Co-authored by UCLA doctor Liza Buchbinder
“This virus is deadly, but they’re throwing us into the fire and saying, ‘oh well.'”
The doctor who said this continues to show up daily, caring for patients in need. Her health — and that of millions of other doctors, nurses, their families and the patients they care for — is put at risk when our leaders de-fund the health system that protects us all. She and other frontline health workers, covering extra shifts and working overtime in this historic pandemic, tap into reserves of strength and resilience in hopes that the long overdue staff, equipment, space and systems arrive before the cases of COVID-19 surge out of control.
One Seattle area critical care physician, working in the intensive care unit (ICU) told us this past week, “I’m trying not to get too freaked out, but it’s hard.” Another called us from a large, urban hospital on the West Coast said, “It’s very scary and I’ve panicked many times. But what can you do?”
Another nurse from a rural hospital told us: “I’m going in to work in the hospital tonight. There’s a patient positive for COVID-19 in the ICU. Dreading to go in, but obviously wouldn’t call out of my shifts.”
These are the distressed voices of our friends and colleagues — frontline health workers entering hospitals every day, working overtime, covering extra shifts in this historic pandemic. Our friends, colleagues and co-workers have asked not to be named for fear of losing their jobs in this uncertain time.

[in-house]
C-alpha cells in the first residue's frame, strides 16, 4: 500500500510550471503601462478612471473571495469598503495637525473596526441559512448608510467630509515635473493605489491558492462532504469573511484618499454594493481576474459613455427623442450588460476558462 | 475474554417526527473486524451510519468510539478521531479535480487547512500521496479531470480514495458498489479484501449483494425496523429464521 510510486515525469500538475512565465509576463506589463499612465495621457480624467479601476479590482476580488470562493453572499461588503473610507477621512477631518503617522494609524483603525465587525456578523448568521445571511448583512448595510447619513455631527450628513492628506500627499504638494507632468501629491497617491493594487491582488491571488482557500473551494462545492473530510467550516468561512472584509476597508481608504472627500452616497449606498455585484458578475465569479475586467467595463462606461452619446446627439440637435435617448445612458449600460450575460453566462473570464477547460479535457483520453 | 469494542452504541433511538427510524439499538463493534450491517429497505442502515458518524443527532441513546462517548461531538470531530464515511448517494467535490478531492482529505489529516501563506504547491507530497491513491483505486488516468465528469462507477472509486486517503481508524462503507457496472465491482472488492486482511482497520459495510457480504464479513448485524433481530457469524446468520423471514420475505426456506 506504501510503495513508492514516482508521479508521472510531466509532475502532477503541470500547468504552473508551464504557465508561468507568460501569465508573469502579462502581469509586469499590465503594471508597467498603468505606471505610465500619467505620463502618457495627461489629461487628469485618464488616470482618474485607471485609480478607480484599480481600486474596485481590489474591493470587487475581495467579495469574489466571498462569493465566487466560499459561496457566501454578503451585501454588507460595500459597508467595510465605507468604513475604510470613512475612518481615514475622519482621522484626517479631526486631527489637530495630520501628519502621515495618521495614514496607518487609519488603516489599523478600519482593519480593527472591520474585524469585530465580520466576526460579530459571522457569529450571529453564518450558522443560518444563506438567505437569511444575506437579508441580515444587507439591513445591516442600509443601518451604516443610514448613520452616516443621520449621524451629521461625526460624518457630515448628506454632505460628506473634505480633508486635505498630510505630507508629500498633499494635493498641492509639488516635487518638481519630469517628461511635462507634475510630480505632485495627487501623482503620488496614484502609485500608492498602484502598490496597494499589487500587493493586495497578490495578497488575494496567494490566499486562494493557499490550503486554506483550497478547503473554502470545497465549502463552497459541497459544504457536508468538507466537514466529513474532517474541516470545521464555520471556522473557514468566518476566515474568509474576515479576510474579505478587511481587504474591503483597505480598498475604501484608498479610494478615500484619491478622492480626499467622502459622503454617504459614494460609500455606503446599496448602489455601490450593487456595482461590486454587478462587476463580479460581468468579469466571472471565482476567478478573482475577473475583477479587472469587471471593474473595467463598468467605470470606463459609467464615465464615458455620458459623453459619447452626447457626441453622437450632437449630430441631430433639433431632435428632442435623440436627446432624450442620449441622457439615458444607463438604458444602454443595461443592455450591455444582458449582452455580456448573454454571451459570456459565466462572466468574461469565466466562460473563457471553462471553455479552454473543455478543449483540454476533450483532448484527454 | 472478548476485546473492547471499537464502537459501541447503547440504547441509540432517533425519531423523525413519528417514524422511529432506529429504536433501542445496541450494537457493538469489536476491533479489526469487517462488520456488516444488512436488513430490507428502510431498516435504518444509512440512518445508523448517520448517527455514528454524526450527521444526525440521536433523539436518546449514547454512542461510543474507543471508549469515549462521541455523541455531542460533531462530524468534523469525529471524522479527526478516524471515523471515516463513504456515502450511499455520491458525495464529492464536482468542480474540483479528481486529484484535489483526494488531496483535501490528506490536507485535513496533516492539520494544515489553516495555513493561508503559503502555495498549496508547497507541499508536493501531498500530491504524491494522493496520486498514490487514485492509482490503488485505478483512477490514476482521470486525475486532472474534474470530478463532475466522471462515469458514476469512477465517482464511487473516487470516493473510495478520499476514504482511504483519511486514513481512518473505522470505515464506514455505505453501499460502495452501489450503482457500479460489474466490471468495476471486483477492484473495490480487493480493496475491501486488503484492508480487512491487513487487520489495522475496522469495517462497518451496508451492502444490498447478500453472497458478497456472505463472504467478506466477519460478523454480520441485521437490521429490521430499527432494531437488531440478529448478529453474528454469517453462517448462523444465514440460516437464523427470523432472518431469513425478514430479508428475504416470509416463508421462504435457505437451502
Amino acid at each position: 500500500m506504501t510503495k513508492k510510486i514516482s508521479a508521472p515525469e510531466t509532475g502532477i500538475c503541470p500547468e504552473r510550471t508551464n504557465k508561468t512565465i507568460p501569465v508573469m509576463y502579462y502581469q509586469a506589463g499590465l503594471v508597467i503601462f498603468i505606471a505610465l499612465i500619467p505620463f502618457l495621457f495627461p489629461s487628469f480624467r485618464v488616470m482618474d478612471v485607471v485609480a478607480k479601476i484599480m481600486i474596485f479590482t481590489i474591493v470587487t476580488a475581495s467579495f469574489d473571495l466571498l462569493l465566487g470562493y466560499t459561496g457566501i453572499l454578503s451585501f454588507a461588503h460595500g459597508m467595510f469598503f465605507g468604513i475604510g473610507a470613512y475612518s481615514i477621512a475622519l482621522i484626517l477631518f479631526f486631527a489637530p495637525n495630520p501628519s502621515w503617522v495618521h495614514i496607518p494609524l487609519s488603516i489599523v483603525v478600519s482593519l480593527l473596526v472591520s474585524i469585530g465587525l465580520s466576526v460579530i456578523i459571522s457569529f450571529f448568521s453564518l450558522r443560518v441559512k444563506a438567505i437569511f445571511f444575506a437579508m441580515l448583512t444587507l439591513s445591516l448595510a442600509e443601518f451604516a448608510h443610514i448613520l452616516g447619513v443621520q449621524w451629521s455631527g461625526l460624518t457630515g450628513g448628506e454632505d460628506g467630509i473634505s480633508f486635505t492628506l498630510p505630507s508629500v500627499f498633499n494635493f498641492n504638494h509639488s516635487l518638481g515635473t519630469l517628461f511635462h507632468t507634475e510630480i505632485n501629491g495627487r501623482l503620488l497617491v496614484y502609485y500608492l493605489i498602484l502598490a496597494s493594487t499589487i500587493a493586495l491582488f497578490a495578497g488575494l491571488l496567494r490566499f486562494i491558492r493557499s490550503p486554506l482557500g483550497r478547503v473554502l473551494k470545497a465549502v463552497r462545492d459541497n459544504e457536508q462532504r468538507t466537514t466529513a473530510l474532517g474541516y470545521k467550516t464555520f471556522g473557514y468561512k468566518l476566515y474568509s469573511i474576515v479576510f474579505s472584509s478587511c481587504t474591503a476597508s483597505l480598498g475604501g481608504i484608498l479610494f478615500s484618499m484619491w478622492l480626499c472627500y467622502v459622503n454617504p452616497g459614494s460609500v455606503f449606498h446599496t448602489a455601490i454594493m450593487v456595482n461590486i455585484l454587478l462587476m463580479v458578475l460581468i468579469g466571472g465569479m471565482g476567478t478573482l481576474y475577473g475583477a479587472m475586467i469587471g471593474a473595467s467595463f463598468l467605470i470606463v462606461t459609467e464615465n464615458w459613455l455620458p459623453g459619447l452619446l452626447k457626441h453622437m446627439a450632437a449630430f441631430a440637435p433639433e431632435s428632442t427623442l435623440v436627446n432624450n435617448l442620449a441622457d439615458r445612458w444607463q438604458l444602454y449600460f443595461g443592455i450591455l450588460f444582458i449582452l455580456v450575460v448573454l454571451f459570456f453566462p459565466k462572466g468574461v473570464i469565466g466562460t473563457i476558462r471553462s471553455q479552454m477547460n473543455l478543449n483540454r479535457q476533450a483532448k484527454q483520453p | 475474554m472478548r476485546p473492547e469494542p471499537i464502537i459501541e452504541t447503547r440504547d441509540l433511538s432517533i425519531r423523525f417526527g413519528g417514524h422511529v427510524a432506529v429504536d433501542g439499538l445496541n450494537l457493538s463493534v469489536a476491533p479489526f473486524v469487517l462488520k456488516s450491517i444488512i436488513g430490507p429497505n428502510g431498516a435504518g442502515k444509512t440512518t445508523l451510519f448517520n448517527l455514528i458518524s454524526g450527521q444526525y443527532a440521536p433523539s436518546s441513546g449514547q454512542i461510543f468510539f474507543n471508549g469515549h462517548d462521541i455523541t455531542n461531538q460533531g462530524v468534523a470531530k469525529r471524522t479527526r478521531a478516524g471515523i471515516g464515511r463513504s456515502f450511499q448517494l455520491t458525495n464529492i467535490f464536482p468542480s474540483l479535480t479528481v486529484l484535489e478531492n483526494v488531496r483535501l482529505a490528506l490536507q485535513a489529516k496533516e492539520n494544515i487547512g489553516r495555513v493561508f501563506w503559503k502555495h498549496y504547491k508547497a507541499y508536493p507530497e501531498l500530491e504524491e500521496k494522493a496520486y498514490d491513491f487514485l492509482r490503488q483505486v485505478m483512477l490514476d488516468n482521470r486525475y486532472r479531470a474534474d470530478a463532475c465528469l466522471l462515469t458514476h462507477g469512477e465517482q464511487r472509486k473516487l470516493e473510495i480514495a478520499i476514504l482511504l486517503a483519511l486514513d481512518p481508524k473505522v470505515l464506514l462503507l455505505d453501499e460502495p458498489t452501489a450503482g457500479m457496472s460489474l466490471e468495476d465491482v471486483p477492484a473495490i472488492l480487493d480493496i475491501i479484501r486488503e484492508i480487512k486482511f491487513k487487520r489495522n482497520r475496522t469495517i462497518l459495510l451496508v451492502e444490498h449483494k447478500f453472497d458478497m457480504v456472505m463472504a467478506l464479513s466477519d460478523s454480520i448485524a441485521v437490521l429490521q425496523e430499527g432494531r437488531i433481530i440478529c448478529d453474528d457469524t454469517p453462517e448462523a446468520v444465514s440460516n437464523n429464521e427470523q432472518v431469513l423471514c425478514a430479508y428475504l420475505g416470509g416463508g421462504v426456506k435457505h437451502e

We are acutely aware of how contagious and deadly the virus is — especially for elderly and chronically ill people. Yet, we and our patients are put at unnecessary risk due to shortages of basic protective health equipment and testing kits. These shortages were avoidable and they never should have happened. The Trump administration’s active de-funding of our health system is leading to additional exposures, infections and deaths.
We have trained over many years to calmly soldier on in the face of the turmoil, suffering and pain that plays out every day in health care. But the avoidable shortages of basic equipment in this pandemic add layers of uncertainty and strain that are pushing providers and our health system toward the breaking point.
Another colleague and single mother of two young girls shared this week, “All these other moms are sharing color coded schedules to keep kids busy and I’m thinking I just don’t want to end up in the ICU as a COVID statistic.” A nurse working in a large, private hospital in a major U.S. city explained, “Our hospital alone has had close to 300 cases. The latest person to test positive has been in the hospital for over 90 days. Who knows how many of us have been exposed?”
Yet, what causes fear most for front line physicians and nurses is not the COVID-19 virus itself nor even the Severe Acute Respiratory Syndrome it can cause, but rather the lack of protective equipment and testing kits. The lack of protective equipment — including N95 masks — and the lack of test kits to diagnose and treat patients make it nearly impossible for us to care effectively for patients. Without this basic protection, dozens of clinicians in the U.S. have already contracted COVID-19. Others are on mandatory home quarantine, unable to work as they wait to know their own fates. Some are currently intubated on ventilators in ICUs as patients themselves. Many continue to work in the midst of fear and uncertainty. And many more are on mandatory standby for COVID deployment – what could become effectively a medical draft.